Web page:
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At Mitchell Community College, a 170-year history is driving economic impact

To understand Mitchell Community College’s economic impact in its community, its leaders say you first have to understand their history.

The college was originally founded as Mitchell College in 1852 as a private women’s college. The legend, according to President Tim Brewer, is that the college only survived the Civil War because they allowed Union soldiers to graze their horses on the lawn.

Mitchell Community College was founded as a private women’s college in 1852. Anna Pogarcic/EducationNC
Mitchell Community College was founded before the Civil War as a private women’s college. Anna Pogarcic/EducationNC
A view of one of Mitchell Community College’s historic buildings. This is the grass legend says the soldiers were able to use. Anna Pogarcic/EducationNC

Mitchell didn’t become the community college it’s known as today until the 1970s, but Brewer says they’ve prioritized providing for the community during their entire history.

“What we’ve done since 1973 is transition from that history and heritage into a strong economic development engine,” Brewer said.

Around the same time that this transition was happening at the college, Brewer said the surrounding community was experiencing similar disruptions as manufacturing — that used to be the bedrock of economic mobility — was disappearing.

“We naturally inherited the responsibility of working hard and retraining the workforce,” he said.

This was a huge shift for a college that previously mainly offered a college transfer curriculum for women.

“We had no facilities,” Carol Johnson, vice president for workforce development, said. “We started from zero, where other (community colleges) as they built, their focus was on technical and CTE.”

According to an economic impact report from Lightcast, formerly known as Emsi Burning Glass, Mitchell added $128 million to the local economy in Iredell County during the 2019-20 fiscal year.

“Expressed in terms of jobs, Mitchell’s impact supported 2,225 jobs,” the report found. “For perspective, the activities of Mitchell and its students support one out of every 48 jobs in Iredell County.”

One of the main ways Mitchell supports these jobs is through its various workforce development programs. Deb Lazenby, the college’s director of customized training & business services, explained that the college offers customized training to many of the businesses that have moved into Iredell County in recent years.

“The beauty of customized training is it really is customized,” she said. “So what I do is, I work with their training development coordinator, their manager, and we determine what training it is that they need for their current employees.”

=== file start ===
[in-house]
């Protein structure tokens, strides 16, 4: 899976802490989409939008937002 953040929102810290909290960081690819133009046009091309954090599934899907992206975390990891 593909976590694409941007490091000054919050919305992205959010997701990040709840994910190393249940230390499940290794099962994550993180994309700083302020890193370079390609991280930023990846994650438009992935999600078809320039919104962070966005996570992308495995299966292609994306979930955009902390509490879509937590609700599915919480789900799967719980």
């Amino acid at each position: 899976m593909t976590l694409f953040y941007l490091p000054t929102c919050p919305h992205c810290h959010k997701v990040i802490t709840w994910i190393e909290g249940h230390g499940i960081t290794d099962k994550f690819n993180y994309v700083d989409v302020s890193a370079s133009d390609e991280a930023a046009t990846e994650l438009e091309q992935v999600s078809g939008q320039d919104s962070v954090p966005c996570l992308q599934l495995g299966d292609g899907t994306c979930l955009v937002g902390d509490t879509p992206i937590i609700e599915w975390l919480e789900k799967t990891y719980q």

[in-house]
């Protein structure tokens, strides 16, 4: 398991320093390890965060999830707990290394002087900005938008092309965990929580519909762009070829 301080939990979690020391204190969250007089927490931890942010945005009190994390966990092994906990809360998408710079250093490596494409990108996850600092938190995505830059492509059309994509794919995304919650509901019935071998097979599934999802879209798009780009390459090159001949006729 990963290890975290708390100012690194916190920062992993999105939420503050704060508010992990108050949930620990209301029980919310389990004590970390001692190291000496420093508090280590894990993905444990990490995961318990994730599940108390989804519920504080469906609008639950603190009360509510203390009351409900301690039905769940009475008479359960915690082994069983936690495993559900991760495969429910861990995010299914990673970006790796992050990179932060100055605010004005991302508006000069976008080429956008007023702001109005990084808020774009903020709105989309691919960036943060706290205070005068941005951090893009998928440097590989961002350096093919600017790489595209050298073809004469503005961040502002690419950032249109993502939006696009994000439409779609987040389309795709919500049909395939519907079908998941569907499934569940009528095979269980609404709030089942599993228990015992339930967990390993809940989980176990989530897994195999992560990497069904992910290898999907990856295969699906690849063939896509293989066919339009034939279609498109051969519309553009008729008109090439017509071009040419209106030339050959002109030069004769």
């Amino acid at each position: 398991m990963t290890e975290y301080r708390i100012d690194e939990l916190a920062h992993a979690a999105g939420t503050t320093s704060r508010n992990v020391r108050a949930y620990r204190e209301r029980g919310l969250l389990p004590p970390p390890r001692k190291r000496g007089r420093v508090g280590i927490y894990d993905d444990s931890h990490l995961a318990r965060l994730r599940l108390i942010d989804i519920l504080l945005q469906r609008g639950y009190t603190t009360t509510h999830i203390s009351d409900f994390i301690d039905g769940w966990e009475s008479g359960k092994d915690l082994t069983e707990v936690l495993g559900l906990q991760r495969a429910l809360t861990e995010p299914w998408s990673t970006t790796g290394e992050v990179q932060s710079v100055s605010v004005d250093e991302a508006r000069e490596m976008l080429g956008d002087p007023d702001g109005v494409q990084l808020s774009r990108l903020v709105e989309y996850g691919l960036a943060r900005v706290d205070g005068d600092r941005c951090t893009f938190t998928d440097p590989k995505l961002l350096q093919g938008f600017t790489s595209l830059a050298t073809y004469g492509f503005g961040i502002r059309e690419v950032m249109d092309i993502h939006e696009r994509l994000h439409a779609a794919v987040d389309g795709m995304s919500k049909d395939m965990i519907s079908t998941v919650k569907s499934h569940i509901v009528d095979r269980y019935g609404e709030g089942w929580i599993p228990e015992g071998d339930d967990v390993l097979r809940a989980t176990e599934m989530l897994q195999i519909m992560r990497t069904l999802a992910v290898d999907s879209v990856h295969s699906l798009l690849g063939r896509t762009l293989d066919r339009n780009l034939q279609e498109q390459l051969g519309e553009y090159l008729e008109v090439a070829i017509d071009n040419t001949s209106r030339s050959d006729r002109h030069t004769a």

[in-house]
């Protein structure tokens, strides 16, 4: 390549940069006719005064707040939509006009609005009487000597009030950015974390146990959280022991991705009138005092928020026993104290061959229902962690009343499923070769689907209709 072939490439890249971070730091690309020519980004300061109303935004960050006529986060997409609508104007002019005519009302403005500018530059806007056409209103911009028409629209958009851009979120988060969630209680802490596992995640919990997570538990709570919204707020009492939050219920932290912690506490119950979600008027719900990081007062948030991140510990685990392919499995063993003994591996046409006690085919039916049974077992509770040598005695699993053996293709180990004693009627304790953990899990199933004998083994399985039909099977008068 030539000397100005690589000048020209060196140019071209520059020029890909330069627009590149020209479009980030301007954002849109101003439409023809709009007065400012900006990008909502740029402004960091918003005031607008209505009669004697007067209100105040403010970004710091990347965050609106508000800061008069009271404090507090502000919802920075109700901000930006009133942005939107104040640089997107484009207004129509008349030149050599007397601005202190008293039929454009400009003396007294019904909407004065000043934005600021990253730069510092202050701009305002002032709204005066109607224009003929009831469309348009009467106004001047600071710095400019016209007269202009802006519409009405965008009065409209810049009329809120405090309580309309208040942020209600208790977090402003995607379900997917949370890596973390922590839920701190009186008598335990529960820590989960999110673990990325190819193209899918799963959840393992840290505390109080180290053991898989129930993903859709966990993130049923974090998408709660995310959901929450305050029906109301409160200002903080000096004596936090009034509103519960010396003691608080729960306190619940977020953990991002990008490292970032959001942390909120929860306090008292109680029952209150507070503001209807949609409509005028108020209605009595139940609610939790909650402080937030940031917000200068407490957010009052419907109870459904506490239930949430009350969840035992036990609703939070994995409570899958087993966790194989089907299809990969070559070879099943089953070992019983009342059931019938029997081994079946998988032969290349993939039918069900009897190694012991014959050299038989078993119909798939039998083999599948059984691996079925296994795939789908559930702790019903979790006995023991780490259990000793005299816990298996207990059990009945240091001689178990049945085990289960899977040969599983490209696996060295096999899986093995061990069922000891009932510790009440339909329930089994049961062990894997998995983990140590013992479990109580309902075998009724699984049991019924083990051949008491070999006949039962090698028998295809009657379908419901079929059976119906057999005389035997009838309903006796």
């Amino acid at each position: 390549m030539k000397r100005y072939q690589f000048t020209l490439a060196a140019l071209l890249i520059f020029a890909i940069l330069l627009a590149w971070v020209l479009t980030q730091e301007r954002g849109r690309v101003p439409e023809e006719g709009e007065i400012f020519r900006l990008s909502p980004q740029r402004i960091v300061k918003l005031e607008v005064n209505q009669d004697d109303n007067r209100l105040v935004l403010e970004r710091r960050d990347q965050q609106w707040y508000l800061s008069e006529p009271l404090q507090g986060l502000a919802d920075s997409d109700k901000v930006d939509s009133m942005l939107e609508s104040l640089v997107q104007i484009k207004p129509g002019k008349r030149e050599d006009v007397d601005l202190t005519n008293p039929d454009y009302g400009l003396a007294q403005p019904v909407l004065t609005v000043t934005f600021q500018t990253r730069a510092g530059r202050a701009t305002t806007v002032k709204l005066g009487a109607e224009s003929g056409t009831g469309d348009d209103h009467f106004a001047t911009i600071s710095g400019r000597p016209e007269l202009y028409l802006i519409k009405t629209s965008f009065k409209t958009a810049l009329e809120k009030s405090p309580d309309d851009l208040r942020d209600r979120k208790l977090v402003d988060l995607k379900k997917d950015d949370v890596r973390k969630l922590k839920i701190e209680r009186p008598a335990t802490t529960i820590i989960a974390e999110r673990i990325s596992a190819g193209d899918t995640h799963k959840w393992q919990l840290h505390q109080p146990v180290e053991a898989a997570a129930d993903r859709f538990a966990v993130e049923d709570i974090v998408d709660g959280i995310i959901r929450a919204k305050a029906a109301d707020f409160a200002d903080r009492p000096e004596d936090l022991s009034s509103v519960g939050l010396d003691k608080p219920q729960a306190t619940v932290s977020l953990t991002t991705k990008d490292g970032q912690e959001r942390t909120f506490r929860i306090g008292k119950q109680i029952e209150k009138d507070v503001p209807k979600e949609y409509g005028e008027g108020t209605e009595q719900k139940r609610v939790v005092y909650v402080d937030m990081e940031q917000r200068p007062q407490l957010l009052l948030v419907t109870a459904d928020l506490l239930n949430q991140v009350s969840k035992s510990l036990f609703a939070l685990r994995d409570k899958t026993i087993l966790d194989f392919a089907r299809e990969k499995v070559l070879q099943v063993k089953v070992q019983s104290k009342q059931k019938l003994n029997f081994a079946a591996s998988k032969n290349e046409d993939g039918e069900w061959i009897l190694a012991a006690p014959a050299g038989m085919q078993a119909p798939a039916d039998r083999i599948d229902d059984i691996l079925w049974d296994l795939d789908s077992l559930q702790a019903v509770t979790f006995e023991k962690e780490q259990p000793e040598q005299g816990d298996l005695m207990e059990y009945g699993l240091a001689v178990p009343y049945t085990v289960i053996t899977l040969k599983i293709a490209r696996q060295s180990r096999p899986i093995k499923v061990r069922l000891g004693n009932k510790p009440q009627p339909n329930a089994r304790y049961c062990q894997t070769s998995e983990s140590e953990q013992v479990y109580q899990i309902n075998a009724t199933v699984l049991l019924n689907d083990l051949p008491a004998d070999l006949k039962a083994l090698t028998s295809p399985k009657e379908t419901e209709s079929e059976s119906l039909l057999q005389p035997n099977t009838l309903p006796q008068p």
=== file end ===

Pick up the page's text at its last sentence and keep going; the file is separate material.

One of Mitchell’s biggest partners is NGK Ceramics USA Inc., which supplies automobile and heavy-duty diesel manufacturers with ceramic engine parts. The company opened United States operations in 1988 and has a location in Mooresville.

The company has since expanded in Iredell County 19 times and is now the county’s second largest manufacturing employer with over 700 employees.

NGK employees receive a variety of training from Mitchell Community College. Photo courtesy of Iredell County Economic Development Cooperation.

Mitchell Community College has provided customized training to over 919 NGK employees and covered a variety of areas, from soft skills like leadership to technical training. The college worked with 15 different companies just last year.

Lazenby said she is encouraged by local companies wanting to continue training the employees they currently have.

“The year before last, we trained about 700 employees. Last year was well over 1,000, almost 1,050,” she said. “I’ve got several meetings this week with companies that want training for their current employees because they’ve realized the value of that current employee, and how they want to continue to upskill them.”

Even with workforce development, she said the college’s 160 years of history is integral. She said the college has a reputation in the community that attracts businesses and other organizations to collaborate.

Brewer recognizes that the college has to remain versatile based on what the local economy needs, and workforce development is one of the main ways they can do that.

“We are in the business of helping people to become gainfully employed,” Brewer said.

Anna Pogarcic

Anna Pogarcic is a Reporting and Engagement Fellow for EducationNC.